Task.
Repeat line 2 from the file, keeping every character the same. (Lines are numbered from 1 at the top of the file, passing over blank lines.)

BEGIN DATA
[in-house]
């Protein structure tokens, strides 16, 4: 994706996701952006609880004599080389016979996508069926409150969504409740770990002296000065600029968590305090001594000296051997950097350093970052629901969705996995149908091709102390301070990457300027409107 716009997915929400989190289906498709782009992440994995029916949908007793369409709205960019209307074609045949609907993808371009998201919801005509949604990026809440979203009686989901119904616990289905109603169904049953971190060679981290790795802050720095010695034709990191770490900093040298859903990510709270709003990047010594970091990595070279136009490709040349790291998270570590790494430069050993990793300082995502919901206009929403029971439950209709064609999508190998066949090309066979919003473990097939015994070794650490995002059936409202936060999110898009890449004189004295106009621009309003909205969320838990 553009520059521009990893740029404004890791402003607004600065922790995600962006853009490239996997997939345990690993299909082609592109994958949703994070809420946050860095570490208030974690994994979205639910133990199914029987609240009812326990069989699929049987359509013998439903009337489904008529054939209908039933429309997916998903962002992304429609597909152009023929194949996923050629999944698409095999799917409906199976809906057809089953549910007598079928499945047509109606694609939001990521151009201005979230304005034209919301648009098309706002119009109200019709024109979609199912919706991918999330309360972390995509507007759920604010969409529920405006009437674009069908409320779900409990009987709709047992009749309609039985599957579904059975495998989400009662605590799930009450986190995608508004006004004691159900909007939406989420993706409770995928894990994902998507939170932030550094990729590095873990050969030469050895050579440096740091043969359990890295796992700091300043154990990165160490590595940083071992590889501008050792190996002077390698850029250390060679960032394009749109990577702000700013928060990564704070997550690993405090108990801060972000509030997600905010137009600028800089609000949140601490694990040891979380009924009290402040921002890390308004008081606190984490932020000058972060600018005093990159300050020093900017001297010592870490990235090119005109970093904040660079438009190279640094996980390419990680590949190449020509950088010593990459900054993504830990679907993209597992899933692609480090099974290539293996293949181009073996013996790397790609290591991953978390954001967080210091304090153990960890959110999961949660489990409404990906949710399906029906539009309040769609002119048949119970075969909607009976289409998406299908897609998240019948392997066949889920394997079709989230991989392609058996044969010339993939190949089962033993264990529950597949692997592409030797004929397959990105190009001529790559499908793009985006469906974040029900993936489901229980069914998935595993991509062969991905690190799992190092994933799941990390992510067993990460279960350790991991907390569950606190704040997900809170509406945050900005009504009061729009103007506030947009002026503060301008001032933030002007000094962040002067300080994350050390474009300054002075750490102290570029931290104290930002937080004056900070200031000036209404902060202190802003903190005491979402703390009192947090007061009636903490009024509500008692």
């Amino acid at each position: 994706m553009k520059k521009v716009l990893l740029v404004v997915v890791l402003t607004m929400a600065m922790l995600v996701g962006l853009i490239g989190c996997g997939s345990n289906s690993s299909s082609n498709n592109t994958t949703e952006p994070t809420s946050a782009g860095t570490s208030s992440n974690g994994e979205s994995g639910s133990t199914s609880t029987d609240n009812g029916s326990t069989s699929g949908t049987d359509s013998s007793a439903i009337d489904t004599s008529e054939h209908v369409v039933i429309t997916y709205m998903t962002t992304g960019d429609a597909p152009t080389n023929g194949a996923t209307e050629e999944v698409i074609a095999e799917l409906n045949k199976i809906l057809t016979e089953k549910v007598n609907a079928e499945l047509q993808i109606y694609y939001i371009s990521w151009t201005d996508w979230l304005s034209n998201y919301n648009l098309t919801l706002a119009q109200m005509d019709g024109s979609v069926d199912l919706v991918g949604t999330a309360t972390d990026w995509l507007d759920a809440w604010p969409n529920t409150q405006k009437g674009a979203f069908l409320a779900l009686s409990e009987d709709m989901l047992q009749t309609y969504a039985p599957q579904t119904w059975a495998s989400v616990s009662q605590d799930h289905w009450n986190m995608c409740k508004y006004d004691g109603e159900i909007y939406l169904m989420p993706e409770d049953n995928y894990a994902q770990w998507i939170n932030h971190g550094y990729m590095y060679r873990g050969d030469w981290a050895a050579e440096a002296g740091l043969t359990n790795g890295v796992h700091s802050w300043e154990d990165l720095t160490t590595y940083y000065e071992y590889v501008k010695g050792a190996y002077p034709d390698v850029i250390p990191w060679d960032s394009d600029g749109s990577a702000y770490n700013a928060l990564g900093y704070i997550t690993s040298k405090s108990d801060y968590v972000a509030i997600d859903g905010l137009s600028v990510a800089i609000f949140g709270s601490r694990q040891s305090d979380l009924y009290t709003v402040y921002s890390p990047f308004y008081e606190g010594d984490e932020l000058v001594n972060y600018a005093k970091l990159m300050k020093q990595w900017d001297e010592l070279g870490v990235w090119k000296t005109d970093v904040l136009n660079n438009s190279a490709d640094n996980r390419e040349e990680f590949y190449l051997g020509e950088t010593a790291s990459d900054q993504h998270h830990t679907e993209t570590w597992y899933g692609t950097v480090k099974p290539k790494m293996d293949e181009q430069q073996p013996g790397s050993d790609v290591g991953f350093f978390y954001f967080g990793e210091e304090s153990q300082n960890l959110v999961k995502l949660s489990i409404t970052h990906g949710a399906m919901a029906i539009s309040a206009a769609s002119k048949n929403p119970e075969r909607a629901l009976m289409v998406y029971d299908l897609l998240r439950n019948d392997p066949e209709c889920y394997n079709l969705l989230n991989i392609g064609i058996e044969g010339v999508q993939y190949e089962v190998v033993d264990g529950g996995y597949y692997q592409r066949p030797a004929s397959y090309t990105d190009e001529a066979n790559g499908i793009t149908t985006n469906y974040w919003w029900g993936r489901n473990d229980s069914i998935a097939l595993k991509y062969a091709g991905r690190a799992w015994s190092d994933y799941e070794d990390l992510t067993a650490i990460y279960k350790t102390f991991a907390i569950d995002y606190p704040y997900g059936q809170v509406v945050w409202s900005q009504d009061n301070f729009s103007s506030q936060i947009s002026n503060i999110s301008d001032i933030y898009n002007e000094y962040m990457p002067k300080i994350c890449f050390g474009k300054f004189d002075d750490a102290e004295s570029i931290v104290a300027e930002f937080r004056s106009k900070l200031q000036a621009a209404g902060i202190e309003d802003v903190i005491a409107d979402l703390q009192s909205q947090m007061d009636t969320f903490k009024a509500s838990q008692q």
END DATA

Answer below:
């Protein structure tokens, strides 16, 4: 994706996701952006609880004599080389016979996508069926409150969504409740770990002296000065600029968590305090001594000296051997950097350093970052629901969705996995149908091709102390301070990457300027409107 716009997915929400989190289906498709782009992440994995029916949908007793369409709205960019209307074609045949609907993808371009998201919801005509949604990026809440979203009686989901119904616990289905109603169904049953971190060679981290790795802050720095010695034709990191770490900093040298859903990510709270709003990047010594970091990595070279136009490709040349790291998270570590790494430069050993990793300082995502919901206009929403029971439950209709064609999508190998066949090309066979919003473990097939015994070794650490995002059936409202936060999110898009890449004189004295106009621009309003909205969320838990 553009520059521009990893740029404004890791402003607004600065922790995600962006853009490239996997997939345990690993299909082609592109994958949703994070809420946050860095570490208030974690994994979205639910133990199914029987609240009812326990069989699929049987359509013998439903009337489904008529054939209908039933429309997916998903962002992304429609597909152009023929194949996923050629999944698409095999799917409906199976809906057809089953549910007598079928499945047509109606694609939001990521151009201005979230304005034209919301648009098309706002119009109200019709024109979609199912919706991918999330309360972390995509507007759920604010969409529920405006009437674009069908409320779900409990009987709709047992009749309609039985599957579904059975495998989400009662605590799930009450986190995608508004006004004691159900909007939406989420993706409770995928894990994902998507939170932030550094990729590095873990050969030469050895050579440096740091043969359990890295796992700091300043154990990165160490590595940083071992590889501008050792190996002077390698850029250390060679960032394009749109990577702000700013928060990564704070997550690993405090108990801060972000509030997600905010137009600028800089609000949140601490694990040891979380009924009290402040921002890390308004008081606190984490932020000058972060600018005093990159300050020093900017001297010592870490990235090119005109970093904040660079438009190279640094996980390419990680590949190449020509950088010593990459900054993504830990679907993209597992899933692609480090099974290539293996293949181009073996013996790397790609290591991953978390954001967080210091304090153990960890959110999961949660489990409404990906949710399906029906539009309040769609002119048949119970075969909607009976289409998406299908897609998240019948392997066949889920394997079709989230991989392609058996044969010339993939190949089962033993264990529950597949692997592409030797004929397959990105190009001529790559499908793009985006469906974040029900993936489901229980069914998935595993991509062969991905690190799992190092994933799941990390992510067993990460279960350790991991907390569950606190704040997900809170509406945050900005009504009061729009103007506030947009002026503060301008001032933030002007000094962040002067300080994350050390474009300054002075750490102290570029931290104290930002937080004056900070200031000036209404902060202190802003903190005491979402703390009192947090007061009636903490009024509500008692």